UML notations for different kind of dependency between two classes enter image description here

    Composition : Since Engine is part-of Car, relationship between them is Composition. Here is how they are implemented between Java classes.

    public class Car {
        //final will make sure engine is initialized
        private final Engine engine;  
        public Car(){
           engine  = new Engine();
    class Engine {
        private String type;

    Aggregation : Since Organization has Person as employees, relationship between them is Aggregation. Here is how they look like in terms of Java classes

    public class Organization {
        private List employees;
    public class Person {
        private String name;   


    this doesn't seem to offer anything substantial over points made and explained in prior 12 answers

    Pretty sure books can exist without libraries. Bad example!

    Here the List of Employees is the part of Organization Object. How can this be aggregation ?

    How is association different from aggregation?

    I love this answer. It finally explained to me properly what the difference between aggregation and composition is.

  • aggregation is a simple collection, like a bag of marbles

    composition implies internal/functional dependencies, like the hinges on a box

    cars aggregate passengers; they get in and out without breaking the car's functionality

    the tires are components; remove one and the car no longer functions correctly

    [note: the spare tire is an aggregate!]

  • I always look at composition as 'needs a', i.e. a car needs an engine, and I look at aggregation as 'things related for a purpose'. So staying with the car analogy, my aggregation may be to represent a journey which may involve bringing a car and passengers together. The journey does not own the car or the passengers, I'm aggregating data that is related for a specific scenario. When the journey is completed the car and the passengers go on. When a car is ended, the car and it's engine are normally destroyed together.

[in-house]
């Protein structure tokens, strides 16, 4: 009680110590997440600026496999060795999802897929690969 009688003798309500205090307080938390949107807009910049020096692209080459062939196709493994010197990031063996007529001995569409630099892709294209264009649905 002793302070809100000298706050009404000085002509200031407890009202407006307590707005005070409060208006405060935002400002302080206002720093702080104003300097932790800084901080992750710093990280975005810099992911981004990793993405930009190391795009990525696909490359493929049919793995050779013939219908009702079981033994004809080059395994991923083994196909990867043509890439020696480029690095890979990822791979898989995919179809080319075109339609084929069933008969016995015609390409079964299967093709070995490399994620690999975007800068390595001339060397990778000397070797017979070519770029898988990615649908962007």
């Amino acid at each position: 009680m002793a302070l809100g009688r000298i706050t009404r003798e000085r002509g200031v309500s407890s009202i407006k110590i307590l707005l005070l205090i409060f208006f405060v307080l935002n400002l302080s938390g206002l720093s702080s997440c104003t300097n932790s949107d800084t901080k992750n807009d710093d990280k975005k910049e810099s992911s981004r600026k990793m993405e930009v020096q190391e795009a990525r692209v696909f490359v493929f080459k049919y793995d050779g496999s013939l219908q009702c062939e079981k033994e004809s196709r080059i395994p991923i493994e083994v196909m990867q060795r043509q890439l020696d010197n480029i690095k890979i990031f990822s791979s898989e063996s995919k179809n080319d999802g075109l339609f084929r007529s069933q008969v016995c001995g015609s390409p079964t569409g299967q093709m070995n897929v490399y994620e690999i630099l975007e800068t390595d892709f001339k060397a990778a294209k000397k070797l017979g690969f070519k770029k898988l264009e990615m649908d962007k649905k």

• Semantically, all sets are made of subsets, right? Therefore:

    • The aggregation is when those subsets exists independently of the father set. As a monitor can be unplugged from the computer to be connected to another.

    • The composition is when those subsets depends of the existence of the father set. As a leaf is a part of a tree or liver is a part of a body.

    These concepts talks about the kind of dependency between two objects or classes, conceptually. Directly in a program, in an aggregation, when the father object disposes, the aggregate objects should be disposed too. In the same scenario for a composition, composite son objects will persist then the father object dispenses.

  • How about this simple example:

    An array of objects is a composition. An array of pointers to objects is an aggregation.

    If I delete the first one, its contents vanish with it. The second one, on the other hand can vanish without affecting its members existence unless there is a specific method that deletes each object as its pointer is deleted.

    this doesn't seem to add anything substantial over points made and explained in prior 11 answers

    Respectfully disagree, @gnat. This is a helpful example of how the two could be implemented. People learn better with examples. (I came here to check my understanding that a pointer member was likely to be an aggregation, and an object member a composition. This is the only answer to directly address that.)

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Content dated before 6/26/2020 9:53 AM